3a. Back-projection A histogram tells us how often a value (color) appears in the image the histogram was built from. – "Fuller" bin = more prevalent – "Emptier" bin = less prevalent Back-Projection example: – Create an image with flesh tones. – Create a histogram from it Hue-Saturation generally ignores race – Now, given a new color, we can determine how likely it is to be flesh-toned by looking up that spot in the histogram. If it's a full bin, it's probably a flesh-tone If it's an empty bin, it's probably not a flesh-tone
# Convert img (RGB) to HS(V) hsv = cv.CreateImage(cv.GetSize(img), 8, 3) cv.CvtColor(img, hsv, cv.CV_BGR2HSV) # Get images for the hue and sat "planes" of hsv h_plane = cv.CreateMat(i.height, i.width, cv.CV_8UC1) s_plane = cv.CreateMat(i.height, i.width, cv.CV_8UC1) cv.Split(hsv, h_plane, s_plane, None, None) h_plane = cv.GetImage(h_plane) # CvMat => CvImg s_plane = cv.GetImage(s_plane) hsPlanes = [h_plane, s_plane] # Do the back-projection. Note: hist was as created on a # previous slide backPropImg = cv.CreateImage((img.width, img.height), 8, 1) cv.CalcBackProject(hsPlanes, backPropImg, hist)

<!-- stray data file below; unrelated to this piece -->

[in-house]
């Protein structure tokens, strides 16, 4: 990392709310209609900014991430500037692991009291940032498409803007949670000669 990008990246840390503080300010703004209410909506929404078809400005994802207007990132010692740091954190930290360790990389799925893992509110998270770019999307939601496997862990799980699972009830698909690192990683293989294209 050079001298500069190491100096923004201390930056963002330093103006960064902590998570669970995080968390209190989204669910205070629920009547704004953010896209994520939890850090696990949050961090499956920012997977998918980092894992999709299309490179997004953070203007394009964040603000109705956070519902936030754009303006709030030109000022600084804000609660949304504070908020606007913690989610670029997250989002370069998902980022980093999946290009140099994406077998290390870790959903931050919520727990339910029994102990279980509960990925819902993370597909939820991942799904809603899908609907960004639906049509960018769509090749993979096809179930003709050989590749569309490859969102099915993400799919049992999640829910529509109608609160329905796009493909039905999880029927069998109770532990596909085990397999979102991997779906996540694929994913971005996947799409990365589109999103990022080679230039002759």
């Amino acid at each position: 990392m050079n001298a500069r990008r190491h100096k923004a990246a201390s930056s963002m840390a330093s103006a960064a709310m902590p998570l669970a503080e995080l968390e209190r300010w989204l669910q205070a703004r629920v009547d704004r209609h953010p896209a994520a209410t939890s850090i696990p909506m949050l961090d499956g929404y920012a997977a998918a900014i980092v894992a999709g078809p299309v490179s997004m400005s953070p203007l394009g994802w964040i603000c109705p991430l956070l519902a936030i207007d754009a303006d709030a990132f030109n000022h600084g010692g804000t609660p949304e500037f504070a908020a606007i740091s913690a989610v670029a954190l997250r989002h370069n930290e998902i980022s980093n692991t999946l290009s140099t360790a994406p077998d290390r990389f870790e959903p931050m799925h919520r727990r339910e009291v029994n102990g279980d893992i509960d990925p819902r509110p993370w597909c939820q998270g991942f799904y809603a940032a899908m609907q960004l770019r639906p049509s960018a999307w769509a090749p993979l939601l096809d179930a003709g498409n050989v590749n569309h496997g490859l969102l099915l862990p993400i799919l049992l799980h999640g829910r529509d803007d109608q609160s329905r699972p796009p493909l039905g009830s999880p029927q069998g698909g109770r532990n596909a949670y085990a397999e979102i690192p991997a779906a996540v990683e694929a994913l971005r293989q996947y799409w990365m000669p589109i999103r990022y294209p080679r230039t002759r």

3a. Patch-based Back-projection Similar to regular back-projection, but uses a (w x h) (I used 5 for each) "window" The window "slides" over each pixel in the image. Let's say it's at pixel (i, j) – Look in the 11x11 neigborhood of (i, j) – Calculate a new histogram – Compare it to a reference histogram. The degree of similarity is the value to set (i, j) to in the "probability" image